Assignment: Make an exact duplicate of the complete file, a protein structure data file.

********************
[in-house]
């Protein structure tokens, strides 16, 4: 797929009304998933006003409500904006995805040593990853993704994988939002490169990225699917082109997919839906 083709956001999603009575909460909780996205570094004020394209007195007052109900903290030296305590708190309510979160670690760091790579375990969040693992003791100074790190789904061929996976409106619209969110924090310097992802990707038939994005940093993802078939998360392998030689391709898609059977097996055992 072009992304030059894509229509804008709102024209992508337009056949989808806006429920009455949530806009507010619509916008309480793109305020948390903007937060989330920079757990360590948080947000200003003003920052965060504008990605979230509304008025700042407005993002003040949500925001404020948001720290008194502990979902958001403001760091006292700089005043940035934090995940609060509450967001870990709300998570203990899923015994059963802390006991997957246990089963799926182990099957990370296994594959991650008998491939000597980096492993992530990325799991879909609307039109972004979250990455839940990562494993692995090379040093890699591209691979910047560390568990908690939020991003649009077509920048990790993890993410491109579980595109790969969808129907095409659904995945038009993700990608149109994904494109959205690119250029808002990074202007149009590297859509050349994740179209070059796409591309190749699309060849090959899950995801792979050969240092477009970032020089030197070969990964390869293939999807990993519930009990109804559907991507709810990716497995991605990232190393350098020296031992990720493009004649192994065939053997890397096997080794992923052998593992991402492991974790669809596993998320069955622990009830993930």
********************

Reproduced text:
[in-house]
């Protein structure tokens, strides 16, 4: 797929009304998933006003409500904006995805040593990853993704994988939002490169990225699917082109997919839906 083709956001999603009575909460909780996205570094004020394209007195007052109900903290030296305590708190309510979160670690760091790579375990969040693992003791100074790190789904061929996976409106619209969110924090310097992802990707038939994005940093993802078939998360392998030689391709898609059977097996055992 072009992304030059894509229509804008709102024209992508337009056949989808806006429920009455949530806009507010619509916008309480793109305020948390903007937060989330920079757990360590948080947000200003003003920052965060504008990605979230509304008025700042407005993002003040949500925001404020948001720290008194502990979902958001403001760091006292700089005043940035934090995940609060509450967001870990709300998570203990899923015994059963802390006991997957246990089963799926182990099957990370296994594959991650008998491939000597980096492993992530990325799991879909609307039109972004979250990455839940990562494993692995090379040093890699591209691979910047560390568990908690939020991003649009077509920048990790993890993410491109579980595109790969969808129907095409659904995945038009993700990608149109994904494109959205690119250029808002990074202007149009590297859509050349994740179209070059796409591309190749699309060849090959899950995801792979050969240092477009970032020089030197070969990964390869293939999807990993519930009990109804559907991507709810990716497995991605990232190393350098020296031992990720493009004649192994065939053997890397096997080794992923052998593992991402492991974790669809596993998320069955622990009830993930």